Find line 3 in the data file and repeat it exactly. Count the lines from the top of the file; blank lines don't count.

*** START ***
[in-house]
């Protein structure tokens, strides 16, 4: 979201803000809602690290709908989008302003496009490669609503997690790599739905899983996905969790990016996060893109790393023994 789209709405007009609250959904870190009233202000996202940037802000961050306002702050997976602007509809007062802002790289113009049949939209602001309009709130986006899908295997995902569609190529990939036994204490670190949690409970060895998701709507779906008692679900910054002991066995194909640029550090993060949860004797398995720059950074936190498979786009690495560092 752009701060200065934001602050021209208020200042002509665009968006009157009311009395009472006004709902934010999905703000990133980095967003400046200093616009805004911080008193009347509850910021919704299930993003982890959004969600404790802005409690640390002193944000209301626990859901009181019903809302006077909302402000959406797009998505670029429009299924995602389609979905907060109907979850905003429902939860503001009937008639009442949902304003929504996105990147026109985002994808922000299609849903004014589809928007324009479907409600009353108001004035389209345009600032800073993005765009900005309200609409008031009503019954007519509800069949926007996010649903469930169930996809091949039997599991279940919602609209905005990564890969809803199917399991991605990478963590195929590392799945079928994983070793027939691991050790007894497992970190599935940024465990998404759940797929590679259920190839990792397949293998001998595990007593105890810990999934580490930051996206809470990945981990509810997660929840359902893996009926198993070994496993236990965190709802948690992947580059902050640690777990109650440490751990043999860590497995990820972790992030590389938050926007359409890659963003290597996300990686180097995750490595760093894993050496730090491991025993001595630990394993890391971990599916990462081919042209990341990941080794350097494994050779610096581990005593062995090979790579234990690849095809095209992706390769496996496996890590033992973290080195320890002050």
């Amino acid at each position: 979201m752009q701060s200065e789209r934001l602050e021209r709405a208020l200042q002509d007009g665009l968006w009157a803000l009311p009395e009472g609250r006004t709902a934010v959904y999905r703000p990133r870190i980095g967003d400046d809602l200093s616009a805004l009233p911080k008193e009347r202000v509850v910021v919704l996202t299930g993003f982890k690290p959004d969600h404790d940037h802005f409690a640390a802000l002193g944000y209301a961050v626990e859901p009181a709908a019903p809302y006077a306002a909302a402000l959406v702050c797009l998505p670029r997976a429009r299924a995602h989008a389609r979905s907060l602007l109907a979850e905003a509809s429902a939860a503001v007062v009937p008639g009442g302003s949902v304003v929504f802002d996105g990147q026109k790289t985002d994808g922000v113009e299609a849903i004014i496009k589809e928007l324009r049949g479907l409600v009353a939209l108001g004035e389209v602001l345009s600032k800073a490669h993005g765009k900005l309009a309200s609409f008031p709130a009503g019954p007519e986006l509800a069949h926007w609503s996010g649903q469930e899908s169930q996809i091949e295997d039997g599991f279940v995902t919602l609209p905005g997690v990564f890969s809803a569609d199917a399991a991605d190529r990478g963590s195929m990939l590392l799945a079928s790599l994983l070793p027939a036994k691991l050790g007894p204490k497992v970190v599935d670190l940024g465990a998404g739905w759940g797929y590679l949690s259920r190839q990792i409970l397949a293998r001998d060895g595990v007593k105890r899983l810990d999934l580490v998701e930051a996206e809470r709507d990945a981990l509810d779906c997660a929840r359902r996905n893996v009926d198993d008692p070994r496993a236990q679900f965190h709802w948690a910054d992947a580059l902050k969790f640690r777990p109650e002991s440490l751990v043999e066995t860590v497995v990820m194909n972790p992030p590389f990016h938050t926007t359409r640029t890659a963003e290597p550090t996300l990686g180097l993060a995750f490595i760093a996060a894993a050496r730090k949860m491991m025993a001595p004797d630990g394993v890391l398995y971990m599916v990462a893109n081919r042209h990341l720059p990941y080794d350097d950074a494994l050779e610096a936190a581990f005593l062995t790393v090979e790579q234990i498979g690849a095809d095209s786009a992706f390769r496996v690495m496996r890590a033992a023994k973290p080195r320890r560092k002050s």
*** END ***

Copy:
């Amino acid at each position: 979201m752009q701060s200065e789209r934001l602050e021209r709405a208020l200042q002509d007009g665009l968006w009157a803000l009311p009395e009472g609250r006004t709902a934010v959904y999905r703000p990133r870190i980095g967003d400046d809602l200093s616009a805004l009233p911080k008193e009347r202000v509850v910021v919704l996202t299930g993003f982890k690290p959004d969600h404790d940037h802005f409690a640390a802000l002193g944000y209301a961050v626990e859901p009181a709908a019903p809302y006077a306002a909302a402000l959406v702050c797009l998505p670029r997976a429009r299924a995602h989008a389609r979905s907060l602007l109907a979850e905003a509809s429902a939860a503001v007062v009937p008639g009442g302003s949902v304003v929504f802002d996105g990147q026109k790289t985002d994808g922000v113009e299609a849903i004014i496009k589809e928007l324009r049949g479907l409600v009353a939209l108001g004035e389209v602001l345009s600032k800073a490669h993005g765009k900005l309009a309200s609409f008031p709130a009503g019954p007519e986006l509800a069949h926007w609503s996010g649903q469930e899908s169930q996809i091949e295997d039997g599991f279940v995902t919602l609209p905005g997690v990564f890969s809803a569609d199917a399991a991605d190529r990478g963590s195929m990939l590392l799945a079928s790599l994983l070793p027939a036994k691991l050790g007894p204490k497992v970190v599935d670190l940024g465990a998404g739905w759940g797929y590679l949690s259920r190839q990792i409970l397949a293998r001998d060895g595990v007593k105890r899983l810990d999934l580490v998701e930051a996206e809470r709507d990945a981990l509810d779906c997660a929840r359902r996905n893996v009926d198993d008692p070994r496993a236990q679900f965190h709802w948690a910054d992947a580059l902050k969790f640690r777990p109650e002991s440490l751990v043999e066995t860590v497995v990820m194909n972790p992030p590389f990016h938050t926007t359409r640029t890659a963003e290597p550090t996300l990686g180097l993060a995750f490595i760093a996060a894993a050496r730090k949860m491991m025993a001595p004797d630990g394993v890391l398995y971990m599916v990462a893109n081919r042209h990341l720059p990941y080794d350097d950074a494994l050779e610096a936190a581990f005593l062995t790393v090979e790579q234990i498979g690849a095809d095209s786009a992706f390769r496996v690495m496996r890590a033992a023994k973290p080195r320890r560092k002050s």